Art Meets Design in the Ancient World

On a recent vacation to Houston, I had the opportunity to visit the Museum of Fine Arts Houston (MFA H). I’m not as keen on fine arts museums (I much prefer modern, or design) — but wow! was impressed. The building itself is gorgeous, and even though we seemed to have visited in a gap between a lot of special exhibits, their permanent collection was excellent.

One particular sculpture, which I was unfortunately unable to take a photo of (or find online) caught my attention. It was a beautifully intact, almost perfect condition. Roman in origin, the sculpture portrayed Dionysus, the god of wine (and certified party animal) posing with Pan, his little half-goat half-human freaky friend. According to the caption below, Pan was gazing adoringly at Dionysus, but I think it was more lust than love.

But what really struck me about the sculpture is described in the last paragraph:

The sculpture is remarkably intact. Complex pairs rarely survive two thousand years in such complete condition. The artist made careful choices to ensure the figures stability. A tree trunk supports the pair; Pan’s elongated arm is joined to Dionysus’ back; the god’s neck is reinforced by his bound hair, and this hand rests on Pan’s shoulders. Aesthetics, psychology, and engineering combined to create this remarkable work of art.

This is an awesome example of what I see as the intersection of art and design. Granted, I don’t have a formal education in either, but my very vague understanding of the difference between the two is that, while art creates beautiful things, design creates beautiful (possibly functional) things that can be reproduced on some appreciable scale. Art is created in a world of boundless possibility, while good design is forged under the pressure of constraints.

So this sculpture (ack I wish I had a picture of it :( ) is a great example of what can happen when an artist – a sculptor, in this case – takes into consideration particular constraints, let’s say longevity or robustness.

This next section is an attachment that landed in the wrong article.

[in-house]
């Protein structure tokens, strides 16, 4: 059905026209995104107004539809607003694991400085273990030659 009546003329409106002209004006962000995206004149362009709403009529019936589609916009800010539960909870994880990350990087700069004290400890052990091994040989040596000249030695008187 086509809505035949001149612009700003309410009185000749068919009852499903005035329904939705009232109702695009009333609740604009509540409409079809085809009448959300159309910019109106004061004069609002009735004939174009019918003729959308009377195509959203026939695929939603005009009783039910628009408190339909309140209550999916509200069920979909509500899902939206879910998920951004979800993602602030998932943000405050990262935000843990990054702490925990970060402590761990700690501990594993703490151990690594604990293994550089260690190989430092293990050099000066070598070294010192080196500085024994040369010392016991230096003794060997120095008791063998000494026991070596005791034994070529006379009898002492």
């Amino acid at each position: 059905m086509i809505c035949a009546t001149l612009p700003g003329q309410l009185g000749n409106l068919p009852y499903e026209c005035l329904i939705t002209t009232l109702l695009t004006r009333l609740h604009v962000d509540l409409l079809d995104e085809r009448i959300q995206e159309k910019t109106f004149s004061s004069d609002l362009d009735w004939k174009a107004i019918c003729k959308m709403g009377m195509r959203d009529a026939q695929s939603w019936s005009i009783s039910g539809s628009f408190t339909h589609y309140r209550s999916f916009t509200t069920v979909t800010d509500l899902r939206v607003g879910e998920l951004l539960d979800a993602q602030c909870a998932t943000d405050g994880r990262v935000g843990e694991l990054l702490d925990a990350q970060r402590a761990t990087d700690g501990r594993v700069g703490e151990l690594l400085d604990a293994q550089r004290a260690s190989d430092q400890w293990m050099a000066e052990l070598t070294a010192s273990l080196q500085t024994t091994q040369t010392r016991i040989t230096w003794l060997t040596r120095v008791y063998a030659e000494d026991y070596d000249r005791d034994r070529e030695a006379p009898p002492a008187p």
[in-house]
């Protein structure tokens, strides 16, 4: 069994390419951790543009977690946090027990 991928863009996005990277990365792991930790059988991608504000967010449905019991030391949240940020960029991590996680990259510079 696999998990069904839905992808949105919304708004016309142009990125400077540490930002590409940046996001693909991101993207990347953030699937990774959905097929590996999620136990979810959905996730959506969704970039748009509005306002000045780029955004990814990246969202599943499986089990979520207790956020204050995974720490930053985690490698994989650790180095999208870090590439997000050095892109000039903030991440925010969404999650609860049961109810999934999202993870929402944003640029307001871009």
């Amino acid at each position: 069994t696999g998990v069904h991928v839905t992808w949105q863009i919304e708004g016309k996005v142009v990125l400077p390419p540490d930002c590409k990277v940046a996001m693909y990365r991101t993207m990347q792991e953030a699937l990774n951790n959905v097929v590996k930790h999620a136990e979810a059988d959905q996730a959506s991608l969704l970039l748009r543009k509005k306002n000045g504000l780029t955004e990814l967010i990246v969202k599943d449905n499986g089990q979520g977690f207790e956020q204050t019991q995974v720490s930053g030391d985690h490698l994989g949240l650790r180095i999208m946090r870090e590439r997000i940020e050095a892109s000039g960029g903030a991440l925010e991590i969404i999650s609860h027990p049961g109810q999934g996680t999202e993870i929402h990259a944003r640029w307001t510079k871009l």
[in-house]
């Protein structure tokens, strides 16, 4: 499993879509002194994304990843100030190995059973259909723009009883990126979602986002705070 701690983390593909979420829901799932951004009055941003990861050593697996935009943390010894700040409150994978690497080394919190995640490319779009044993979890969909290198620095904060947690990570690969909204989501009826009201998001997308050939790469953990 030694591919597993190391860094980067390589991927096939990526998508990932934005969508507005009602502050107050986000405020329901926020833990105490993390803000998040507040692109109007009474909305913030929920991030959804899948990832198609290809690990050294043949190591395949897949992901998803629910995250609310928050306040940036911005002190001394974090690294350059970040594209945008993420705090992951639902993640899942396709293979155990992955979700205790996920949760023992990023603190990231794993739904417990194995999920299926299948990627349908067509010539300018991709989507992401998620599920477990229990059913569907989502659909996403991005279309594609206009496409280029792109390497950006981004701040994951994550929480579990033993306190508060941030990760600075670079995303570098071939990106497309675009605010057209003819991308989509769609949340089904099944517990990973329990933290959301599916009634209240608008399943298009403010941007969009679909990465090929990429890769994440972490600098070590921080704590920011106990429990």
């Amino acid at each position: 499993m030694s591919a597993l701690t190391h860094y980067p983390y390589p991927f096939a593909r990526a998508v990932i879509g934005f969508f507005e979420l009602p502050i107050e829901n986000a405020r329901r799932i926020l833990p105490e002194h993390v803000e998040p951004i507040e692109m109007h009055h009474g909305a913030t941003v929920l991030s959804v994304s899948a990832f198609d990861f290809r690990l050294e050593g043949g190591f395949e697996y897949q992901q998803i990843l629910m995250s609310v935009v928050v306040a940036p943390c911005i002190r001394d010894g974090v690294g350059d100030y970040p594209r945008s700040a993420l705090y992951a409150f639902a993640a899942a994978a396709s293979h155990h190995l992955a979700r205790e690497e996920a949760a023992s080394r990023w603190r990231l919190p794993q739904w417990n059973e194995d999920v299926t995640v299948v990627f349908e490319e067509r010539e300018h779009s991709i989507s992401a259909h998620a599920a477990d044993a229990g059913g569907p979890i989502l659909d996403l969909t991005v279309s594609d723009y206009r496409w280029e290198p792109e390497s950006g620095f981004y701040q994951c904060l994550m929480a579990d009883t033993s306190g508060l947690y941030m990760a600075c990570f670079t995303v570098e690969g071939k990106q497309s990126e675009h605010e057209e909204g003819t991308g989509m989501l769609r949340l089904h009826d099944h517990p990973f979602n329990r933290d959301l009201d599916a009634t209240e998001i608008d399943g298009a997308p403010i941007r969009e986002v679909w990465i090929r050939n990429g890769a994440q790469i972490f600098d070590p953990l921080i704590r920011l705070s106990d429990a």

Would the sculpture have been more beautiful if the figures were prancing through a forest of small saplings as opposed to leaning against a single large trunk chosen by the artist? Perhaps. Would it be more moving if Pan’s “elongated arm” were outstretched,  frozen in some grand gesticulation in homage to Dionysus? Perhaps. But these decisions were made (in retrospect, for the better) and this work of art is no less stunning because of any sacrifices which may have been made.

Whether the particular constraints of longevity and robustness was imposed by the commissioner of this sculpture, or is due solely to the foresight of the artist, we can not know. But whatever the case, this sculpture, clearly built with a set of constraints in mind, has survived in almost perfect condition after two millennia! Have you ever owned a product that lasted that long ?

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This entry was posted on Wednesday, February 4th, 2009 at 9:43 am and is filed under Design. You can follow any responses to this entry through the RSS 2.0 feed. You can leave a response, or trackback from your own site.

4 Responses to “Art Meets Design in the Ancient World”

  1. Julia Says:

    This is so cool. Good eye!

    And I love the way you explain the distinction between art and design. I frequently find myself trying to articulate that to people, and I may borrow some of your phrasing from now on.

  2. Dan Says:

    Thanks for the comment, Julia, and feel free to borrow anything you find useful. Ack I wish I had a photo of that statue – it was gorgeous! Next time I’m there, I’m going to sneak one in ….

  3. lisa Says:

    here is a link to the piece I think you are talking about…

  4. lisa Says:

    http://www.mfah.org/artsearch.asp

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